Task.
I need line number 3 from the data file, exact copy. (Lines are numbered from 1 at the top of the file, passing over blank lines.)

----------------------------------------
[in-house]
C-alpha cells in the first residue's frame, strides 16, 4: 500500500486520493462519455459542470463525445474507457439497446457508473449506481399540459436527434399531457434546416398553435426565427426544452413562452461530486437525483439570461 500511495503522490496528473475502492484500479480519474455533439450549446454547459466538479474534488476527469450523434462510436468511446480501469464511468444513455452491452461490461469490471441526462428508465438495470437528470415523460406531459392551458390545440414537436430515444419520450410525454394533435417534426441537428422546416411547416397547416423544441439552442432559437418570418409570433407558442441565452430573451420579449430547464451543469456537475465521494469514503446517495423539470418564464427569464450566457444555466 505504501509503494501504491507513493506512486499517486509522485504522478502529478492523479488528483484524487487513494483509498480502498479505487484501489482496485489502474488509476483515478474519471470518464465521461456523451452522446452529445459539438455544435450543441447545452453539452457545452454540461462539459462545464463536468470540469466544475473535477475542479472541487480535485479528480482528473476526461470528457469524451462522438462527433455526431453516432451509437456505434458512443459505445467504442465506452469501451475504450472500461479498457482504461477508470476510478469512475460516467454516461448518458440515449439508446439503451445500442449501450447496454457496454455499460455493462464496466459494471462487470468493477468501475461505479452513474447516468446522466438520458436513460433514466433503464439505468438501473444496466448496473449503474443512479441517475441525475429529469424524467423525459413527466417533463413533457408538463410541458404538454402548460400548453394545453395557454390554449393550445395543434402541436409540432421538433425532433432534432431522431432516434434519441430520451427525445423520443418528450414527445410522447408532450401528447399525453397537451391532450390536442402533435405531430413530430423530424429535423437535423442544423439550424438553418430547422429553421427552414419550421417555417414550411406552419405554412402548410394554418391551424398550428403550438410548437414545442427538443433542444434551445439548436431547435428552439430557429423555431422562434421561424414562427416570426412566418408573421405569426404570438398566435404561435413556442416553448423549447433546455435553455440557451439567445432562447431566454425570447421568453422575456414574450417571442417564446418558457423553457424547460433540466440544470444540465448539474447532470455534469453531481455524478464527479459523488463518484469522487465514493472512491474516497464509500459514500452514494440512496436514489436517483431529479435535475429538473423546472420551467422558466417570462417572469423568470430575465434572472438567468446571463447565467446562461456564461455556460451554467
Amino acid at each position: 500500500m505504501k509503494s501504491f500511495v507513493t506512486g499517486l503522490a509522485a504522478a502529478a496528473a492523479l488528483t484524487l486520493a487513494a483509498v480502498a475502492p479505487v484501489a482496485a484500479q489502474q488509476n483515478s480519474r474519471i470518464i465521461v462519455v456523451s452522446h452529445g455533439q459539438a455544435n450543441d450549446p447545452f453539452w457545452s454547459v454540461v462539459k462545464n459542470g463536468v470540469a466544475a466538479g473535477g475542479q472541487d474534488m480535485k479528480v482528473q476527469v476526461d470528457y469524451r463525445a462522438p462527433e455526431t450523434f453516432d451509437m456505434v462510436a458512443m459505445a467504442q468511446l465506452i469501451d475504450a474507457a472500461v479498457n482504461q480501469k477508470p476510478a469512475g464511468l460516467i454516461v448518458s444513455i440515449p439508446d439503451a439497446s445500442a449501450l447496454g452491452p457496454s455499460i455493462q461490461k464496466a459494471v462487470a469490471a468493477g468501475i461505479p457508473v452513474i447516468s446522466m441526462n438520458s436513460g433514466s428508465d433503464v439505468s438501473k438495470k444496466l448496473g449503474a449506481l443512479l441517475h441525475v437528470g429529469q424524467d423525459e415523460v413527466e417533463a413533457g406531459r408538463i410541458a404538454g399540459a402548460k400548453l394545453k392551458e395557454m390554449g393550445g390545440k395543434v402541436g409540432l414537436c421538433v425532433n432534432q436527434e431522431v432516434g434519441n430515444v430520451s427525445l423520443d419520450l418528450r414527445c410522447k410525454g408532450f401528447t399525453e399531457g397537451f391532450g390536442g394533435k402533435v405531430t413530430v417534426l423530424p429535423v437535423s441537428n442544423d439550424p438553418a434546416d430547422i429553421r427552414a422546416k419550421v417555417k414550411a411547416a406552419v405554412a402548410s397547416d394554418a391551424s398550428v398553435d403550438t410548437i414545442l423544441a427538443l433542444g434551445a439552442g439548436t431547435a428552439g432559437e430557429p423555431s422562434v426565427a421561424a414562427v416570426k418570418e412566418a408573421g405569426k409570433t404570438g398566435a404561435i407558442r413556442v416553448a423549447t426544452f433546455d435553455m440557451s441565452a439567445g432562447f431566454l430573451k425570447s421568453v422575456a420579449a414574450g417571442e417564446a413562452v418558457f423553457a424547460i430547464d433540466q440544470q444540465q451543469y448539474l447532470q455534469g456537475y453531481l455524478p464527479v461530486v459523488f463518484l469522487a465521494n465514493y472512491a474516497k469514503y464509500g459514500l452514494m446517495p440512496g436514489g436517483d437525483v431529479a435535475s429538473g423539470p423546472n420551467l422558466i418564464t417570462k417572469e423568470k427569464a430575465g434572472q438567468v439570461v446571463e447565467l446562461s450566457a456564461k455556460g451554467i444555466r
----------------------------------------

Amino acid at each position: 500500500m505504501k509503494s501504491f500511495v507513493t506512486g499517486l503522490a509522485a504522478a502529478a496528473a492523479l488528483t484524487l486520493a487513494a483509498v480502498a475502492p479505487v484501489a482496485a484500479q489502474q488509476n483515478s480519474r474519471i470518464i465521461v462519455v456523451s452522446h452529445g455533439q459539438a455544435n450543441d450549446p447545452f453539452w457545452s454547459v454540461v462539459k462545464n459542470g463536468v470540469a466544475a466538479g473535477g475542479q472541487d474534488m480535485k479528480v482528473q476527469v476526461d470528457y469524451r463525445a462522438p462527433e455526431t450523434f453516432d451509437m456505434v462510436a458512443m459505445a467504442q468511446l465506452i469501451d475504450a474507457a472500461v479498457n482504461q480501469k477508470p476510478a469512475g464511468l460516467i454516461v448518458s444513455i440515449p439508446d439503451a439497446s445500442a449501450l447496454g452491452p457496454s455499460i455493462q461490461k464496466a459494471v462487470a469490471a468493477g468501475i461505479p457508473v452513474i447516468s446522466m441526462n438520458s436513460g433514466s428508465d433503464v439505468s438501473k438495470k444496466l448496473g449503474a449506481l443512479l441517475h441525475v437528470g429529469q424524467d423525459e415523460v413527466e417533463a413533457g406531459r408538463i410541458a404538454g399540459a402548460k400548453l394545453k392551458e395557454m390554449g393550445g390545440k395543434v402541436g409540432l414537436c421538433v425532433n432534432q436527434e431522431v432516434g434519441n430515444v430520451s427525445l423520443d419520450l418528450r414527445c410522447k410525454g408532450f401528447t399525453e399531457g397537451f391532450g390536442g394533435k402533435v405531430t413530430v417534426l423530424p429535423v437535423s441537428n442544423d439550424p438553418a434546416d430547422i429553421r427552414a422546416k419550421v417555417k414550411a411547416a406552419v405554412a402548410s397547416d394554418a391551424s398550428v398553435d403550438t410548437i414545442l423544441a427538443l433542444g434551445a439552442g439548436t431547435a428552439g432559437e430557429p423555431s422562434v426565427a421561424a414562427v416570426k418570418e412566418a408573421g405569426k409570433t404570438g398566435a404561435i407558442r413556442v416553448a423549447t426544452f433546455d435553455m440557451s441565452a439567445g432562447f431566454l430573451k425570447s421568453v422575456a420579449a414574450g417571442e417564446a413562452v418558457f423553457a424547460i430547464d433540466q440544470q444540465q451543469y448539474l447532470q455534469g456537475y453531481l455524478p464527479v461530486v459523488f463518484l469522487a465521494n465514493y472512491a474516497k469514503y464509500g459514500l452514494m446517495p440512496g436514489g436517483d437525483v431529479a435535475s429538473g423539470p423546472n420551467l422558466i418564464t417570462k417572469e423568470k427569464a430575465g434572472q438567468v439570461v446571463e447565467l446562461s450566457a456564461k455556460g451554467i444555466r